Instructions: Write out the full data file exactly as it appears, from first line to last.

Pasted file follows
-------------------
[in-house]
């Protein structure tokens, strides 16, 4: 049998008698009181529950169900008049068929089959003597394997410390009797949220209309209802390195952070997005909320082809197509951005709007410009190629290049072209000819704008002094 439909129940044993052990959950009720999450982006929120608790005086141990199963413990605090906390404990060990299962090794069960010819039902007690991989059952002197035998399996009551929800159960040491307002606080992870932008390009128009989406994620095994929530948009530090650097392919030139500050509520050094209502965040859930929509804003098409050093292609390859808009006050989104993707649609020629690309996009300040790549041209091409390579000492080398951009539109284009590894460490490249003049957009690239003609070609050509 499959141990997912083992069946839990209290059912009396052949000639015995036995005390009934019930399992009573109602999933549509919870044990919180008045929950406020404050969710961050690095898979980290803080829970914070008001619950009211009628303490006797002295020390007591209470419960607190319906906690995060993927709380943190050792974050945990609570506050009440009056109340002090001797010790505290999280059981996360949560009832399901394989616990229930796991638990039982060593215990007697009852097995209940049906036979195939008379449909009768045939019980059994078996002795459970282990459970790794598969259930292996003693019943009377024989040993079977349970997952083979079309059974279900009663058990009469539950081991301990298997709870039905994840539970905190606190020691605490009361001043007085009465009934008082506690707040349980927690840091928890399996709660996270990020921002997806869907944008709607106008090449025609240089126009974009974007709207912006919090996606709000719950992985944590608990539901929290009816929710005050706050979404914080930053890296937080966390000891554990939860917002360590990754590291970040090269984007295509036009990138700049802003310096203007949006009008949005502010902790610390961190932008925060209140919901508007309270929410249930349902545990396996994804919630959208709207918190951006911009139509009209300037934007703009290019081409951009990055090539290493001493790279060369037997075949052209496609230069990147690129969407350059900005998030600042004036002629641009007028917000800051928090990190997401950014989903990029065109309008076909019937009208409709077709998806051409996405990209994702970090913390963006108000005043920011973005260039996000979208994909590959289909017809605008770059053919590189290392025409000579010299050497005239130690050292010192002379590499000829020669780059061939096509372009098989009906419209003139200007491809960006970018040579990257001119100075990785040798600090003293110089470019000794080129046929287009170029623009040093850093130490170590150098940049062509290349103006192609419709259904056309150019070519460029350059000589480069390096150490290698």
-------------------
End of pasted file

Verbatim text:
[in-house]
């Protein structure tokens, strides 16, 4: 049998008698009181529950169900008049068929089959003597394997410390009797949220209309209802390195952070997005909320082809197509951005709007410009190629290049072209000819704008002094 439909129940044993052990959950009720999450982006929120608790005086141990199963413990605090906390404990060990299962090794069960010819039902007690991989059952002197035998399996009551929800159960040491307002606080992870932008390009128009989406994620095994929530948009530090650097392919030139500050509520050094209502965040859930929509804003098409050093292609390859808009006050989104993707649609020629690309996009300040790549041209091409390579000492080398951009539109284009590894460490490249003049957009690239003609070609050509 499959141990997912083992069946839990209290059912009396052949000639015995036995005390009934019930399992009573109602999933549509919870044990919180008045929950406020404050969710961050690095898979980290803080829970914070008001619950009211009628303490006797002295020390007591209470419960607190319906906690995060993927709380943190050792974050945990609570506050009440009056109340002090001797010790505290999280059981996360949560009832399901394989616990229930796991638990039982060593215990007697009852097995209940049906036979195939008379449909009768045939019980059994078996002795459970282990459970790794598969259930292996003693019943009377024989040993079977349970997952083979079309059974279900009663058990009469539950081991301990298997709870039905994840539970905190606190020691605490009361001043007085009465009934008082506690707040349980927690840091928890399996709660996270990020921002997806869907944008709607106008090449025609240089126009974009974007709207912006919090996606709000719950992985944590608990539901929290009816929710005050706050979404914080930053890296937080966390000891554990939860917002360590990754590291970040090269984007295509036009990138700049802003310096203007949006009008949005502010902790610390961190932008925060209140919901508007309270929410249930349902545990396996994804919630959208709207918190951006911009139509009209300037934007703009290019081409951009990055090539290493001493790279060369037997075949052209496609230069990147690129969407350059900005998030600042004036002629641009007028917000800051928090990190997401950014989903990029065109309008076909019937009208409709077709998806051409996405990209994702970090913390963006108000005043920011973005260039996000979208994909590959289909017809605008770059053919590189290392025409000579010299050497005239130690050292010192002379590499000829020669780059061939096509372009098989009906419209003139200007491809960006970018040579990257001119100075990785040798600090003293110089470019000794080129046929287009170029623009040093850093130490170590150098940049062509290349103006192609419709259904056309150019070519460029350059000589480069390096150490290698």